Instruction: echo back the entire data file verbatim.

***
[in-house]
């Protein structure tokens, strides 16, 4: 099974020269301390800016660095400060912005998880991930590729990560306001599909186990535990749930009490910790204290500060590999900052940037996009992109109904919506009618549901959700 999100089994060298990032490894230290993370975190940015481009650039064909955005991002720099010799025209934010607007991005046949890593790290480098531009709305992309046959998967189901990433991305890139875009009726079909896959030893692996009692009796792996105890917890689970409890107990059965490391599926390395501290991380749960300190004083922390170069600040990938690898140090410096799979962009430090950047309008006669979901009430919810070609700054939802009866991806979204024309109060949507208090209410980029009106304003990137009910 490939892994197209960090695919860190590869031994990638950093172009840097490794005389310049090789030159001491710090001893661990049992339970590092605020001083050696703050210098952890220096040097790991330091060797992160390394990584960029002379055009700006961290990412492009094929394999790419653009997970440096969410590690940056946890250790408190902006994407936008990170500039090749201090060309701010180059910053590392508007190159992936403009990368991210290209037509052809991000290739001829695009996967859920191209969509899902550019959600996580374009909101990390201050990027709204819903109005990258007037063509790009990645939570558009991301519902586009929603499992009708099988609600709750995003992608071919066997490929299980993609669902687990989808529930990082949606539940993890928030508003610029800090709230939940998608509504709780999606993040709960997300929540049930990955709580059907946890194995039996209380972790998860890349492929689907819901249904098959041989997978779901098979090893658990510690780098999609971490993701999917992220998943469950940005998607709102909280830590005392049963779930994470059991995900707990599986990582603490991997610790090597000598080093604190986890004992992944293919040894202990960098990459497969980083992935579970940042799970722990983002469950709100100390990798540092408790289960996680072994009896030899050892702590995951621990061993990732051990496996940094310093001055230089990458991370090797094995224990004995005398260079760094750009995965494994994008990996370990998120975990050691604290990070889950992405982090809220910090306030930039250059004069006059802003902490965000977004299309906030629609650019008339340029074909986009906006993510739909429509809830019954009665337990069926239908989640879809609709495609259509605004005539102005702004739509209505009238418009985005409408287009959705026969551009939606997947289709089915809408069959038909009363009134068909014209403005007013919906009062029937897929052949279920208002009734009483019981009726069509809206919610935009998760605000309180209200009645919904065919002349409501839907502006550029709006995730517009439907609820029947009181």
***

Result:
[in-house]
């Protein structure tokens, strides 16, 4: 099974020269301390800016660095400060912005998880991930590729990560306001599909186990535990749930009490910790204290500060590999900052940037996009992109109904919506009618549901959700 999100089994060298990032490894230290993370975190940015481009650039064909955005991002720099010799025209934010607007991005046949890593790290480098531009709305992309046959998967189901990433991305890139875009009726079909896959030893692996009692009796792996105890917890689970409890107990059965490391599926390395501290991380749960300190004083922390170069600040990938690898140090410096799979962009430090950047309008006669979901009430919810070609700054939802009866991806979204024309109060949507208090209410980029009106304003990137009910 490939892994197209960090695919860190590869031994990638950093172009840097490794005389310049090789030159001491710090001893661990049992339970590092605020001083050696703050210098952890220096040097790991330091060797992160390394990584960029002379055009700006961290990412492009094929394999790419653009997970440096969410590690940056946890250790408190902006994407936008990170500039090749201090060309701010180059910053590392508007190159992936403009990368991210290209037509052809991000290739001829695009996967859920191209969509899902550019959600996580374009909101990390201050990027709204819903109005990258007037063509790009990645939570558009991301519902586009929603499992009708099988609600709750995003992608071919066997490929299980993609669902687990989808529930990082949606539940993890928030508003610029800090709230939940998608509504709780999606993040709960997300929540049930990955709580059907946890194995039996209380972790998860890349492929689907819901249904098959041989997978779901098979090893658990510690780098999609971490993701999917992220998943469950940005998607709102909280830590005392049963779930994470059991995900707990599986990582603490991997610790090597000598080093604190986890004992992944293919040894202990960098990459497969980083992935579970940042799970722990983002469950709100100390990798540092408790289960996680072994009896030899050892702590995951621990061993990732051990496996940094310093001055230089990458991370090797094995224990004995005398260079760094750009995965494994994008990996370990998120975990050691604290990070889950992405982090809220910090306030930039250059004069006059802003902490965000977004299309906030629609650019008339340029074909986009906006993510739909429509809830019954009665337990069926239908989640879809609709495609259509605004005539102005702004739509209505009238418009985005409408287009959705026969551009939606997947289709089915809408069959038909009363009134068909014209403005007013919906009062029937897929052949279920208002009734009483019981009726069509809206919610935009998760605000309180209200009645919904065919002349409501839907502006550029709006995730517009439907609820029947009181």